Retail Earnings Recap Q2: The Sun Is Shining on Target and Walmart

While big-box retailers outperform expectations, mall staples falter

Target retail store
Target had a positive second quarter, which led to a boost for its stock price.

Retail earnings this quarter were once again a mixed bag, with several positive notes in earnings reports from retailers across the country, from big-box shops to department stores. But, oftentimes, any improvements in one metric were accompanied by drops in another.

Target proved to be a notable winner this week. The Minneapolis-based mega retailer reported its second-quarter earnings this week, beating Wall Street’s expectations and sending its shares up to a record high of $103 on Wednesday. Fellow big-box store Walmart had similarly positive results, with earnings per share coming in at $1.27 versus an expected $1.22, leading to a 5% jump in stock price the same day it was announced.

These results point to a bright spot in retail that isn’t named Amazon (though on the earnings call, Walmart said its performance this quarter was boosted by the “four-day July sales event” it ran to compete with Prime Day), but it doesn’t seem to signify a greater industrywide trend. Many retailers had positive and negative results, with expectations surpassed for same-store sales or adjusted earnings per share but missed for overall revenue, or vice versa.

Mall staple stores, like Urban Outfitters and Nordstrom, are an example of that dichotomy. Urban Outfitters didn’t have its “finest” quarter, according to its CEO, with profits dropping 35%, but still managed to beat expectations on adjusted earnings by share by three cents, according to CNBC. Nordstrom’s revenue fell short at $3.87 billion, compared to an estimated $3.93 billion. However, its adjusted earnings per share beat expectations (90 cents versus 75 cents) and its stock shot up despite the mixed news—perhaps speaking to the low expectations retailers are facing right now.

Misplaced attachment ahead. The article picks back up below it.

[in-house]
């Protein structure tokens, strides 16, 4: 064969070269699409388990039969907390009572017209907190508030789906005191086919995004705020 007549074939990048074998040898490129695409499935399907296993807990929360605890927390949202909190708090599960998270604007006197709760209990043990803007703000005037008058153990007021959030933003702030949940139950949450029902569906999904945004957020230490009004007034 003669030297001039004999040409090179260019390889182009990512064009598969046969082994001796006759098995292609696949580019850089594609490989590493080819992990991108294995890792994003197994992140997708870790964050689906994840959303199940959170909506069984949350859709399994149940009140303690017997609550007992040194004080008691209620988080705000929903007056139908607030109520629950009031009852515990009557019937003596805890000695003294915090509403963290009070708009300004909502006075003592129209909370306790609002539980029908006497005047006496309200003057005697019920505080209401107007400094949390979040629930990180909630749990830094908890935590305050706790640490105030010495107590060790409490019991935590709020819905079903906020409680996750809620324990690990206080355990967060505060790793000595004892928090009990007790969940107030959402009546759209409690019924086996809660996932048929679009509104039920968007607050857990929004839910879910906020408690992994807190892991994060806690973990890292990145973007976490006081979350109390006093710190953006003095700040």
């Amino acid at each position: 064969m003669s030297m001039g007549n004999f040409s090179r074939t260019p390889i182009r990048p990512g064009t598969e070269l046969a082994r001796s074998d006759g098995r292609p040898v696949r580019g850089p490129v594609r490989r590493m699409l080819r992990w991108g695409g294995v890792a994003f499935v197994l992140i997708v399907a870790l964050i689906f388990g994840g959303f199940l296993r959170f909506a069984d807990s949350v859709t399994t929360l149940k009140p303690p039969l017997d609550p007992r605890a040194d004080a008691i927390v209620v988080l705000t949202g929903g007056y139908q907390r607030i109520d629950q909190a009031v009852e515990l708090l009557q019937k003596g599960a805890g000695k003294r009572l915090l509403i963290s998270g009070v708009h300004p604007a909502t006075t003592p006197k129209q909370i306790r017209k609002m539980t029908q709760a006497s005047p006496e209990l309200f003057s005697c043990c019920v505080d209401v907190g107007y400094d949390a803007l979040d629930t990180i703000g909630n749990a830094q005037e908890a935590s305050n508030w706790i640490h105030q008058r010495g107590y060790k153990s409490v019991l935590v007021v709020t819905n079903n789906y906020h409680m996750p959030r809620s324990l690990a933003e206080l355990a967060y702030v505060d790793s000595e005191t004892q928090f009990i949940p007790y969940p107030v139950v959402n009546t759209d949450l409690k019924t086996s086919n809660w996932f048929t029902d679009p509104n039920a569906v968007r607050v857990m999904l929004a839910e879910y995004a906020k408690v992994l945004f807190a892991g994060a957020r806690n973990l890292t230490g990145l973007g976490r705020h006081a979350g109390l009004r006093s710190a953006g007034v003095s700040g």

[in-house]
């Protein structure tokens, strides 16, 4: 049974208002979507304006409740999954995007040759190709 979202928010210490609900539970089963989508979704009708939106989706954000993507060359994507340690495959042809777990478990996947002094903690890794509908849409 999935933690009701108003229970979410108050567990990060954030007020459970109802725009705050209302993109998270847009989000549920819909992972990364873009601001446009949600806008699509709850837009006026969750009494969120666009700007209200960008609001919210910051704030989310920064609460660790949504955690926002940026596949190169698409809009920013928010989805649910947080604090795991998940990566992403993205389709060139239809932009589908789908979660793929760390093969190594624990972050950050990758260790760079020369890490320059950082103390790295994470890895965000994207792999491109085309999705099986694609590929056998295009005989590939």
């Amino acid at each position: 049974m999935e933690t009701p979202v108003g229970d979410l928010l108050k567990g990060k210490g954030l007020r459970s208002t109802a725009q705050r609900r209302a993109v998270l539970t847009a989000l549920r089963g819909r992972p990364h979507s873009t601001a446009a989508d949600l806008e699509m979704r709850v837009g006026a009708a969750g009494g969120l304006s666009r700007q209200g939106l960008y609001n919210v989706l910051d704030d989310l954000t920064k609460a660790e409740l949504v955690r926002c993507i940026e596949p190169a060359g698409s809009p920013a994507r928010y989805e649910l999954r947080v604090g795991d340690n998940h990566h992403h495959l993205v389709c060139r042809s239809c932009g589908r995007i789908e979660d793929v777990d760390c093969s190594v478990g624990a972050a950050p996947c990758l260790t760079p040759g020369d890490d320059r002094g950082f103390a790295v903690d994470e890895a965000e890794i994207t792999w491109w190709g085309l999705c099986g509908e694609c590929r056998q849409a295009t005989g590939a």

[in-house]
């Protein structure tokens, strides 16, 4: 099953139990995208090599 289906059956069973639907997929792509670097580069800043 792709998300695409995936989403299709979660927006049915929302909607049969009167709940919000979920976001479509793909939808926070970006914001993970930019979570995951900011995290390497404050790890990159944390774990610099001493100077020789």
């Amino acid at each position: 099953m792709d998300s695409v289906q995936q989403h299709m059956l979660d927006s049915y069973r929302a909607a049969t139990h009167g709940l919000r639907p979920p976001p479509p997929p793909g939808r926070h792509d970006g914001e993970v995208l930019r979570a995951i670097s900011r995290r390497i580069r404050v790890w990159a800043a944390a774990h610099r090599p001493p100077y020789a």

Victoria’s Secret, however, failed to find any positives in this quarter’s earnings. Same-store sales at Victoria’s Secret fell 6% this quarter, dragging down its parent company, L Brands, while Bath & Body Works, also owned by L Brands, had same-store sales grow by 8%. The news of Victoria’s Secret’s continued sluggish performance sent L Brands’ shares tumbling by over 3% on Wednesday, and shares are down 21% this year overall. This year has also seen Ed Razek, Victoria’s Secret’s longtime CMO, stepping down, and the announcement that the brand’s annual fashion show will not be broadcast on TV this year.

There’s still more to come in retail earnings for this quarter, with companies like Gap, Foot Locker, J.Jill, Lululemon, Tiffany & Co and more set to announce their earnings reports in the coming days.

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